by Richard Burke
Wildflowers are wonders of the Earth. That they exist at all suggests a force beyond man has been at work.
The very definition of a wildflower – any flowering plant that grows without human aid – begs the question: how did they get there? It’s easy to credit divine intervention – God created them. Those looking for something closer to a scientific solution may come up with seeds blowing in the wind, or arriving by way of flooding rivers, or lying dormant for years or decades or centuries for the right conditions to arrive.
There has to be room for both answers. But, for those who find wildflowers irresistible, it probably doesn’t matter a lot: their sheer beauty, sometimes in an environment that logic suggests shouldn’t support life at all, is infinitely appealing.
Late summer a couple of years ago, I was among a group of people who embarked on a two-day hike up South Drywood Creek west of Pincher Creek on the Front Range of the Rockies. The trip, in 30-degree heat, took us across the face of Loaf Mountain up to Blue Lake, then the next day across the mountain to Spionkop Creek and back down to a gentler elevation. Along the way, we were stopped frequently by sights new to most of us – among them wildflowers such as arnica, bear grass, harebells and larkspur.
That part of the world nudges on Waterton Lakes National Park. In fact, at one time it may have been part of the park, until Ottawa bureaucrats removed it for difficult-to-discern reasons. In any case, Waterton wildflowers are protected as part of the park system mandate. As a result, flowers found and photographed there in the early 1900s by people like Bert Riggall, a mountain guide, outfitter, rancher and naturalist who lived near the park, are still there more than 100 years later for flower lovers to see.
Wendy Ryan from Pincher Creek found Riggall’s photographs of Waterton Wildflowers from 1910 and later in Banff’s Whyte Museum archives. She is having a number of the photos, of specimens such as the mariposa lily, columbine, calypso orchid, trillium, bear grass, wild phlox and glacial lily, printed and mounted for display in the Waterton Natural History Association’s Heritage Centre in the Waterton townsite.
It is hoped they can be on display this summer, if not by the time of the Waterton Wildflower Festival June 20-28. It’s the 11th year for the festival, showcasing some of the park’s 1,000 plant species which, says organizer Holly Fausett, includes half of all the wildflower species in Alberta. “Of those, 175 species are listed as rare in Alberta and 20 are only found in Waterton,” according to the festival brochure. And some of those are rare in Canada.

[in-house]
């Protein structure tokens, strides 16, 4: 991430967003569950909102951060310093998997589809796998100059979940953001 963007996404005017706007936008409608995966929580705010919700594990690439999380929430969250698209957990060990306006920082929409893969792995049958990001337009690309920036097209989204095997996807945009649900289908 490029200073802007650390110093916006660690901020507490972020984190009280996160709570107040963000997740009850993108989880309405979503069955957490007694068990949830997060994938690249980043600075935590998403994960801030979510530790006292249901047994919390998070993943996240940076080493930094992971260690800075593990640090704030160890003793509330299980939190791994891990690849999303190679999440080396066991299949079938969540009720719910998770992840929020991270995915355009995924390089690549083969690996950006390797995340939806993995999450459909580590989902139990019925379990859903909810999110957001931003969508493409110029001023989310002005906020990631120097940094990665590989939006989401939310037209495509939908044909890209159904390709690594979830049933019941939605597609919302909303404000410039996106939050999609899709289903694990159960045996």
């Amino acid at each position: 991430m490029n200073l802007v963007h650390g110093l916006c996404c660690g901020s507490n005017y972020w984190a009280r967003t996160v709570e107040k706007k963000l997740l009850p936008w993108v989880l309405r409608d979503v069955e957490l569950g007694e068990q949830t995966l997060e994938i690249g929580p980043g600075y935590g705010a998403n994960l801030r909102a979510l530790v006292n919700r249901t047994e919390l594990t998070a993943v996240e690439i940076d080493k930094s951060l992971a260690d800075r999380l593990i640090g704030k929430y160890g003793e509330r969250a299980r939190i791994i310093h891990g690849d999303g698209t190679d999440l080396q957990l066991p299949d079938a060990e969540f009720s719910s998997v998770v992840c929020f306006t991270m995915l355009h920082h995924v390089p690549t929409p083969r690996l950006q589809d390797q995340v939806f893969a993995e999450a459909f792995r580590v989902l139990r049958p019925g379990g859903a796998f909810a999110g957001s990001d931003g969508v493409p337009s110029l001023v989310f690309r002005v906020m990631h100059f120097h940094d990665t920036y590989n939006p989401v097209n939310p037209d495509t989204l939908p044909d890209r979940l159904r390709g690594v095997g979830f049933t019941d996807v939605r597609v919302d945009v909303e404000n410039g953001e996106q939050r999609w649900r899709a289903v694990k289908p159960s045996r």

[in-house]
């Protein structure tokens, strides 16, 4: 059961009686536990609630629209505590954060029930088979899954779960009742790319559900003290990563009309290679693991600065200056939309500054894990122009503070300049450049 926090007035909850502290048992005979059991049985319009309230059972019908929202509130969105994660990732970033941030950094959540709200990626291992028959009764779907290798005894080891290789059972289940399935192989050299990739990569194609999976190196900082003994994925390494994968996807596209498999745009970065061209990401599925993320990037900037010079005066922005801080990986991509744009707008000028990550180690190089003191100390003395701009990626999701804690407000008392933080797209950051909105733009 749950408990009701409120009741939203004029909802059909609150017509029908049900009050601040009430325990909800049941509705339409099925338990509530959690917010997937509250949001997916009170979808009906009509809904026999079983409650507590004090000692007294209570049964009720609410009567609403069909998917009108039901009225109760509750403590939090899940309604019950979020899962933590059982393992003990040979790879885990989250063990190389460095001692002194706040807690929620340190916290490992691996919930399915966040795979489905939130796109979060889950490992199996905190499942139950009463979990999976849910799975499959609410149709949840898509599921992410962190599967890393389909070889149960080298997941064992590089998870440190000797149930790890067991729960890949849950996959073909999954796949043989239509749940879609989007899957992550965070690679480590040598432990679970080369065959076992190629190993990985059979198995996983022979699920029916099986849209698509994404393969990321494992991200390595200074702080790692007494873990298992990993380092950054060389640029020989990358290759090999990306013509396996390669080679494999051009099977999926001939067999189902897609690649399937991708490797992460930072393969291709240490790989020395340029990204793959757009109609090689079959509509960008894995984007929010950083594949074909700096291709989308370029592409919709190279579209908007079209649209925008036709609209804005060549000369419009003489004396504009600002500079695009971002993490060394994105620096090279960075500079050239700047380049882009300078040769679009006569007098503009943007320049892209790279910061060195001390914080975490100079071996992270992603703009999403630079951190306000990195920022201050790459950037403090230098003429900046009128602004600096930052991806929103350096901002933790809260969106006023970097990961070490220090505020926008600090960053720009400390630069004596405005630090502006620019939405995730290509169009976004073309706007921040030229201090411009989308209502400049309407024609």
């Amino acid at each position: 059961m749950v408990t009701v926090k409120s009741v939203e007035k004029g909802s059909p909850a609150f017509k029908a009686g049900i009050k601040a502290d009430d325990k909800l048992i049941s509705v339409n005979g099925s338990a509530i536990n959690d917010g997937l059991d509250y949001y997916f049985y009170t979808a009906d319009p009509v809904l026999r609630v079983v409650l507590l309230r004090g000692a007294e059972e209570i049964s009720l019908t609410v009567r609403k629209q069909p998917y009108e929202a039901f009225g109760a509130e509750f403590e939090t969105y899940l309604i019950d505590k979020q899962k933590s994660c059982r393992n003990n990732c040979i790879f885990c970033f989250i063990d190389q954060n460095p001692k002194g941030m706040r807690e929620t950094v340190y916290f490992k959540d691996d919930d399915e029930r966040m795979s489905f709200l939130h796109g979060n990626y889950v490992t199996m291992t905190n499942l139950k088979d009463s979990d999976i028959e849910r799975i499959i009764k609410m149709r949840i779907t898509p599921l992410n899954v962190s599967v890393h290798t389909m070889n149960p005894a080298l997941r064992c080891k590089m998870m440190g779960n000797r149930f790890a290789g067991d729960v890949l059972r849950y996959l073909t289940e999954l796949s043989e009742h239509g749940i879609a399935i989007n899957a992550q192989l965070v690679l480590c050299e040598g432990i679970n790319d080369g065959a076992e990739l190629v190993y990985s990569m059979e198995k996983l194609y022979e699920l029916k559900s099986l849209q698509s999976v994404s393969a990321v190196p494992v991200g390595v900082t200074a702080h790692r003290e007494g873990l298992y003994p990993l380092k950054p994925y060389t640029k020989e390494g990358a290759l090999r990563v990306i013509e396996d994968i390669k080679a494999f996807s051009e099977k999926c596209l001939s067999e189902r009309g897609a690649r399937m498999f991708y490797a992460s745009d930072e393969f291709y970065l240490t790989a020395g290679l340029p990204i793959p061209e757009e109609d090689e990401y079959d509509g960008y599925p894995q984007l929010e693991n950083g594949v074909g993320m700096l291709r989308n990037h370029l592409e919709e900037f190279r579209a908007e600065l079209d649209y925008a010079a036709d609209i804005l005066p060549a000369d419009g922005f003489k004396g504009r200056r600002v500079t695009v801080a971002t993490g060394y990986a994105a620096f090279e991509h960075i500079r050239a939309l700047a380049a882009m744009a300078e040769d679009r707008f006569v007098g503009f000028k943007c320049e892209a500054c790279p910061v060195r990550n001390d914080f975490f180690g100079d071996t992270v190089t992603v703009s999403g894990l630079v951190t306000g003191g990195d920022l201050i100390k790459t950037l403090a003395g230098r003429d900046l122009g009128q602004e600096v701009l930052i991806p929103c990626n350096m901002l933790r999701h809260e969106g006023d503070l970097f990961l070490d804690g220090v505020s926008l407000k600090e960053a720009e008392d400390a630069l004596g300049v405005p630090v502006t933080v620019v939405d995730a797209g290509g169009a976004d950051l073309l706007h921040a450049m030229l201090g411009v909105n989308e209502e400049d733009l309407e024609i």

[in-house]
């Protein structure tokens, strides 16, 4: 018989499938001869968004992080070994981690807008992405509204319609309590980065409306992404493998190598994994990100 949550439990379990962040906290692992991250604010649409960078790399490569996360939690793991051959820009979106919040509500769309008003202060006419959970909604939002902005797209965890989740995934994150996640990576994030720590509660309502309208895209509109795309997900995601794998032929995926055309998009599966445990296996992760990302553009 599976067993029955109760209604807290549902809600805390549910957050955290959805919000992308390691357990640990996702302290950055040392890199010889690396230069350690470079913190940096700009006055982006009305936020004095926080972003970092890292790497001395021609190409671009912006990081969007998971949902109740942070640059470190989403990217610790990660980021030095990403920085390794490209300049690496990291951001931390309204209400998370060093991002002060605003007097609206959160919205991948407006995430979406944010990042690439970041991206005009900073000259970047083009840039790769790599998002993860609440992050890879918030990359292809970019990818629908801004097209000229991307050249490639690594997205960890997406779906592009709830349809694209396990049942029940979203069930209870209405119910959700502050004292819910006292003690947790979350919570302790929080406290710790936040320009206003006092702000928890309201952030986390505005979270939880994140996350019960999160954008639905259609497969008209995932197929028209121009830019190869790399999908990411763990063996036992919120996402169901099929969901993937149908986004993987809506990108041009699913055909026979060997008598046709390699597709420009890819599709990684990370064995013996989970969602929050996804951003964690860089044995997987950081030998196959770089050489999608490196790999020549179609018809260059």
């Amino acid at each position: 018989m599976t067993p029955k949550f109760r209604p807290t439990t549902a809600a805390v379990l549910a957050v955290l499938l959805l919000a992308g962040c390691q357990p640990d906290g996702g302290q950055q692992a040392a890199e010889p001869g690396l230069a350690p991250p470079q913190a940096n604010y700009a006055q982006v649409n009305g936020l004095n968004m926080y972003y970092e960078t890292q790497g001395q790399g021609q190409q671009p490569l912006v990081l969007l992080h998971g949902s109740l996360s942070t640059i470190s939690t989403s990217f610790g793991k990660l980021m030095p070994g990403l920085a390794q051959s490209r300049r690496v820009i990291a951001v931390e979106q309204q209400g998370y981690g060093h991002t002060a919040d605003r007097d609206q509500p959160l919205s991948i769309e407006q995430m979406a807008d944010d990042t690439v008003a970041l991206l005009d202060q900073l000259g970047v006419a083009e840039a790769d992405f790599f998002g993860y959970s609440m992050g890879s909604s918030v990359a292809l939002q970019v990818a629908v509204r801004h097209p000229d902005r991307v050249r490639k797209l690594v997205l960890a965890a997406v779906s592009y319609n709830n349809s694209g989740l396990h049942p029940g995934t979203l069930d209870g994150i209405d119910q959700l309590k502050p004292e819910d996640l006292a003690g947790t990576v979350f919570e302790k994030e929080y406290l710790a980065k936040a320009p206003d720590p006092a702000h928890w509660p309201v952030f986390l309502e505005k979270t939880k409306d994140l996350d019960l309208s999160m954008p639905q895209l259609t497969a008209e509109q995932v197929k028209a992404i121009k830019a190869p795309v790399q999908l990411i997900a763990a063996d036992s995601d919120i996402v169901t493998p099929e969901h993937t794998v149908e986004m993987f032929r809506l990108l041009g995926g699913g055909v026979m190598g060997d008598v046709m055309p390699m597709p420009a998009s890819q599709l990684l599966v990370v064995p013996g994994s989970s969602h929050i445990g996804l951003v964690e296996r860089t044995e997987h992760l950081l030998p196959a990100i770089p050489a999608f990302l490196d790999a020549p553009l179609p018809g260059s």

Holly could be described as one of the most fervent fans, acknowledging that wildflower watching is therapeutic, to understand their importance to the Earth. “They are even going to name a laundry detergent inspired by Waterton wildflowers,” she told gardeners at a Lethbridge and District Horticultural Society meeting in late May.
One of the appeals of wildflowers to many is that they grow without, and sometimes despite, man’s interference. It seems almost contradictory to see cans of wildflower seeds for sale in garden shops, since wildflowers sow themselves and thrive on their own, given the right conditions.
Urban gardens can, however, benefit from native perennials, shrubs and trees because they have evolved in this climate and need less care and watering than imports. The Oldman Watershed Council publishes a booklet titled 50 Best Plants for Prairie Urban Gardens in Southern Alberta, that includes wildflowers such as brown-eyed susan, purple coneflower and wild bergamot. You can find wild bergamot – bee balm – as you stroll along the Oldman River downstream of the Summerview Bridge near Brocket.
The coulees in Lethbridge also sprout many wildflowers, among the most notable violet-coloured crocuses in early spring and prickly-pear cactus, which blooms with a cellophane-like, pale-yellow flower. However, digging them up to take home is a no-no – you can find most native plants at local nurseries.
The Lethbridge and District Horticultural Society has planted and maintains a native plant garden at the Galt Museum.
Those interested in the science may note that climate change has resulted in prolonged wildflower blooming in the Rocky Mountains. According to a 39-year study of more than two million aline plants in Crested Butte, Colorado, two-thirds have changed their blooming patterns and more than half are blooming earlier. The changes are likely to affect birds, bees and animals, the study suggests.
And those with religious beliefs will appreciate that, according to the Society of the Little Flower, St. Therese saw herself as the little flower of Jesus “because she was just like the simple wild flowers in forests and fields, unnoticed by the greater population, yet growing and giving glory to God.”